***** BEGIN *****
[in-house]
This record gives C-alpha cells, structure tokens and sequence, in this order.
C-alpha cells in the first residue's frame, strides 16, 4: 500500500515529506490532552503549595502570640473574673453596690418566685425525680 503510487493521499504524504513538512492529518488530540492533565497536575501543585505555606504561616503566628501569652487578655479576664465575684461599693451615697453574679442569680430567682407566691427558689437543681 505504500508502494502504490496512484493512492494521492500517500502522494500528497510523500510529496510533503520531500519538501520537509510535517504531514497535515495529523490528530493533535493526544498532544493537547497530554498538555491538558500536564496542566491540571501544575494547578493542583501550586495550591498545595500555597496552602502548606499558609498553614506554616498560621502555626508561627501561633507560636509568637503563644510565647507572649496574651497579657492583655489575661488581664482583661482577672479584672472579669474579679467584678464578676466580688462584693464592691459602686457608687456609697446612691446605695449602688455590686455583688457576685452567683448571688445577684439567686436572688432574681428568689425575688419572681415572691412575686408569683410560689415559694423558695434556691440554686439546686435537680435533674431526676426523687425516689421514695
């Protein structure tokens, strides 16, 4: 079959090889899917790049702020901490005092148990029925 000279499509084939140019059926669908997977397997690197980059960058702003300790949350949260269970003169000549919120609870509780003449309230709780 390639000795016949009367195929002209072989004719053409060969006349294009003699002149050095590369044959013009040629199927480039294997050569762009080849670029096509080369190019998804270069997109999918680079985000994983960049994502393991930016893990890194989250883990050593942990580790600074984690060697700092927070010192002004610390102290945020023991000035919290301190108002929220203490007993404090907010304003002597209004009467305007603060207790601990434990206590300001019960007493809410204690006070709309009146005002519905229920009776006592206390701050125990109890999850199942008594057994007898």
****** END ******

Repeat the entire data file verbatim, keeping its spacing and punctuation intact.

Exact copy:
[in-house]
This record gives C-alpha cells, structure tokens and sequence, in this order.
C-alpha cells in the first residue's frame, strides 16, 4: 500500500515529506490532552503549595502570640473574673453596690418566685425525680 503510487493521499504524504513538512492529518488530540492533565497536575501543585505555606504561616503566628501569652487578655479576664465575684461599693451615697453574679442569680430567682407566691427558689437543681 505504500508502494502504490496512484493512492494521492500517500502522494500528497510523500510529496510533503520531500519538501520537509510535517504531514497535515495529523490528530493533535493526544498532544493537547497530554498538555491538558500536564496542566491540571501544575494547578493542583501550586495550591498545595500555597496552602502548606499558609498553614506554616498560621502555626508561627501561633507560636509568637503563644510565647507572649496574651497579657492583655489575661488581664482583661482577672479584672472579669474579679467584678464578676466580688462584693464592691459602686457608687456609697446612691446605695449602688455590686455583688457576685452567683448571688445577684439567686436572688432574681428568689425575688419572681415572691412575686408569683410560689415559694423558695434556691440554686439546686435537680435533674431526676426523687425516689421514695
């Protein structure tokens, strides 16, 4: 079959090889899917790049702020901490005092148990029925 000279499509084939140019059926669908997977397997690197980059960058702003300790949350949260269970003169000549919120609870509780003449309230709780 390639000795016949009367195929002209072989004719053409060969006349294009003699002149050095590369044959013009040629199927480039294997050569762009080849670029096509080369190019998804270069997109999918680079985000994983960049994502393991930016893990890194989250883990050593942990580790600074984690060697700092927070010192002004610390102290945020023991000035919290301190108002929220203490007993404090907010304003002597209004009467305007603060207790601990434990206590300001019960007493809410204690006070709309009146005002519905229920009776006592206390701050125990109890999850199942008594057994007898």